A relevant summary of the background, I thought:
and my personal favorite:
xterm pledged by a developer in one evening
I don’t have enough superlatives to describe how great this patch is, when you look at the bang/buck factor.
Off to buy another 5.8 CD set, I guess…
If you’re feeling appreciation for their work, and have a little money, you could also skip the whole CD-and-mailing thing, and just donate directly:
I donated $1000 recently. Warm-and-fuzzies for supporting some amazing work. And after years of OpenBSD CDs, now all my future installs are guilt-free downloads.
I donated $1000 recently. Warm-and-fuzzies for supporting some amazing work.
Wow, out of your own pocket or through your employers budget? In either case, great job, thanks!
that const char *request is some deep, rich, next-level, four-dimensional troll aikido that future generations will study as they currently study the Venus de Milo.
While I very much like the simplicity of the mechanism, I’m also a bit confused at the use of strings rather than or'ed flags or similar.
Back when this API was called tame instead of pledge (at least, I think it’s the same system; looks basically identical), they covered this. They started with flags, and then migrated to the string API.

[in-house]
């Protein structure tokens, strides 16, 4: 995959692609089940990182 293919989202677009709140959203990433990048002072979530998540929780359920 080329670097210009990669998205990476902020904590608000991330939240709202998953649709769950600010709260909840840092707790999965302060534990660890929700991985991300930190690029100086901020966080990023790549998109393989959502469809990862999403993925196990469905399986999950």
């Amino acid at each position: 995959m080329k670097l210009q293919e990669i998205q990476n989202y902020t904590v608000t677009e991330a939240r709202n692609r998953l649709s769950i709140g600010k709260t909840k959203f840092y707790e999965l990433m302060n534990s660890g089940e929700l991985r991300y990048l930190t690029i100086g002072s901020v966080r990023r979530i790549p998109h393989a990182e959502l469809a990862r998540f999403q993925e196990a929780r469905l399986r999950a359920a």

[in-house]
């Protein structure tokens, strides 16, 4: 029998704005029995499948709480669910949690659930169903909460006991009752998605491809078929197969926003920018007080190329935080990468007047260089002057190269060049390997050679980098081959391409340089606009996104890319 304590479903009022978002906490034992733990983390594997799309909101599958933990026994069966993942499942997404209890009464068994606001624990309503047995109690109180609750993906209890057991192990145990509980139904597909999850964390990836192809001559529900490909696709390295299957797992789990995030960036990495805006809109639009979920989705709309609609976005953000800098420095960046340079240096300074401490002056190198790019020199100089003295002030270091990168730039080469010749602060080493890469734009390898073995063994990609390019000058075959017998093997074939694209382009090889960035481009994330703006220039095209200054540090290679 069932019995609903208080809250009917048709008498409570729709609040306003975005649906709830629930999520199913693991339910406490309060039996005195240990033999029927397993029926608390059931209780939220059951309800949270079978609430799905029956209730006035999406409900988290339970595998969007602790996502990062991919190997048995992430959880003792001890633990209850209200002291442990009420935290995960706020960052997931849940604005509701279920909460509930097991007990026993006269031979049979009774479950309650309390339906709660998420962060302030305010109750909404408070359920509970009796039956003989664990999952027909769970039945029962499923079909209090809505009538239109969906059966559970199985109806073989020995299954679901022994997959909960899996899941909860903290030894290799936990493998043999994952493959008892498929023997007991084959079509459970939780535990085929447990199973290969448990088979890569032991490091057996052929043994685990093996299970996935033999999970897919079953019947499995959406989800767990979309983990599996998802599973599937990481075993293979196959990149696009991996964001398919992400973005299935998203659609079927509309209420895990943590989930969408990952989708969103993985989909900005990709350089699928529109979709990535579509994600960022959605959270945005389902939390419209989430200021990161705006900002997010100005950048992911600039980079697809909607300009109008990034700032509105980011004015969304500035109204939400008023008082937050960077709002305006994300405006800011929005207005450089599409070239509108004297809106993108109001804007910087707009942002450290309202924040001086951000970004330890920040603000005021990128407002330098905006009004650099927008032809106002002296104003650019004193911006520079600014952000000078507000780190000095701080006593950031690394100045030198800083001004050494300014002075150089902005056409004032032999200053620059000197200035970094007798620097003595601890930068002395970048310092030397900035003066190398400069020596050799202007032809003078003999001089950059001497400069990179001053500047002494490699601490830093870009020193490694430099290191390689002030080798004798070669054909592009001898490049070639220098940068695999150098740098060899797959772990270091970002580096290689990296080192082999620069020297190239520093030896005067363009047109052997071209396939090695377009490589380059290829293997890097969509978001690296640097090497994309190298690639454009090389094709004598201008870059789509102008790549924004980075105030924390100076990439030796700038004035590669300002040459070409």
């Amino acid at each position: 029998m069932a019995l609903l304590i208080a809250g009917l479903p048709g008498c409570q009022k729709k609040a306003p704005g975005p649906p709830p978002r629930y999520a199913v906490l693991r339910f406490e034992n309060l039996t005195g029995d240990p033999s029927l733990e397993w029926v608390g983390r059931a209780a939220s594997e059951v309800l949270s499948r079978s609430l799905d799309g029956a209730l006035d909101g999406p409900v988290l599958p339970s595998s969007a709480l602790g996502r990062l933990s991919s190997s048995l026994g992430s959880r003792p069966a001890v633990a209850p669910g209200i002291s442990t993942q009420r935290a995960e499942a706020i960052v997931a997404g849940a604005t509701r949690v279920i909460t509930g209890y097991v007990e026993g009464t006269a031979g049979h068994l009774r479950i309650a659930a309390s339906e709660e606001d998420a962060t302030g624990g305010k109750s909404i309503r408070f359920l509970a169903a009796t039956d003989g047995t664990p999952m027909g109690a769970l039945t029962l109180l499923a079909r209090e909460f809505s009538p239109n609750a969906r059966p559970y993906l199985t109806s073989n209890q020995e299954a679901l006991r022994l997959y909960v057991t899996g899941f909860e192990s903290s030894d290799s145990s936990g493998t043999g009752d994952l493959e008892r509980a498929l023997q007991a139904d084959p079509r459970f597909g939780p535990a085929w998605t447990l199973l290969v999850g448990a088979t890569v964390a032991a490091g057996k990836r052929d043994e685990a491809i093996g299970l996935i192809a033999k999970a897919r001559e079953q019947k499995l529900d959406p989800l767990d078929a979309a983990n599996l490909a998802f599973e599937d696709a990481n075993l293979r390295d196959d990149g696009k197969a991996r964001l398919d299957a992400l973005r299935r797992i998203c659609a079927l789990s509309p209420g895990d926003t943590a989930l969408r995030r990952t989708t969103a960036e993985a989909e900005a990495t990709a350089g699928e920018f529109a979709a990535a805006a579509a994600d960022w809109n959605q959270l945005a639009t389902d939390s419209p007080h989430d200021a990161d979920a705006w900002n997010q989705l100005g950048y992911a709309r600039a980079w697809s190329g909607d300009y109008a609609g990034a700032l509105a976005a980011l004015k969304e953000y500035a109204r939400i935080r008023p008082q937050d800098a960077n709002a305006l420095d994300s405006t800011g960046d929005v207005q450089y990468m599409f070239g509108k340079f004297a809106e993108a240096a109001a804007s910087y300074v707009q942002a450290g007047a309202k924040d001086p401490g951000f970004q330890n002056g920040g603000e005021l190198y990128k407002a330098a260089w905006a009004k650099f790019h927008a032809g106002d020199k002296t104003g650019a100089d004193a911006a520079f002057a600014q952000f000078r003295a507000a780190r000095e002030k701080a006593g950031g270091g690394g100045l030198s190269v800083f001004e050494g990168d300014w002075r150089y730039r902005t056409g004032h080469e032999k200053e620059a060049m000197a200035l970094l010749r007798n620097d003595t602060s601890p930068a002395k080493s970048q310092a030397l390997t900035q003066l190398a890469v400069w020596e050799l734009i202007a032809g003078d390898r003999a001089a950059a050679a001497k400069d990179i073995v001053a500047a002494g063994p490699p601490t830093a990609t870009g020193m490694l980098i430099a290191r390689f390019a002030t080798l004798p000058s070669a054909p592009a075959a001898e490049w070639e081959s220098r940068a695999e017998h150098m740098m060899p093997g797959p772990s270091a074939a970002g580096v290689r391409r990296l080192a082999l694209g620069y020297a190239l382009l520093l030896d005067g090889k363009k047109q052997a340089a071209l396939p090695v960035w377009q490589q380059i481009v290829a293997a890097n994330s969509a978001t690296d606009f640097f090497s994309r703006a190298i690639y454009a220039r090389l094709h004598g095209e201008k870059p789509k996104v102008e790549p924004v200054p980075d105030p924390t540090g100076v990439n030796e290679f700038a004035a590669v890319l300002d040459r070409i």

The basic issue is that, using flags, you get at most 64 permissions, and you don’t get any arguments on any of the flags. If you go with some vararg-like structure, you’ve still got a null terminator marking the string conclusion, so that doesn’t help, and user-readable strings make developers grokking what the line does make a lot more sense, and does allow additional attributes if they ever need to. You’re also not really concerned about buffer overflows: if you’re passing in user-defined data for pledge, you’re missing the point, and if you’re not but worried about the string getting altered in memory, you should be calling pledge so early in program execution that nothing can beat you to the punch and alter things. And the format of pledge is dramatically safer than common things C programmers already use, like printf, anyway.
Is this as powerful as SELinux? Hells no. Can a single normal person sanely understand and use this system really quickly in their own programs? Yep. But I don’t think the strings should actually cause any problem in practice.
(See this article.)
yeah, it makes sense if you figure there will be > 63 granular permissions, and as long as you trust and guarantee that strcmp() and strchr() will always have secure, non-buggy libc implementations that don’t use, e.g., locale or anything else from the runtime environment. Which is why I think the trolling is next level.
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yes, I stand corrected, thought pledge had a user space component that called into the syscall after parsing.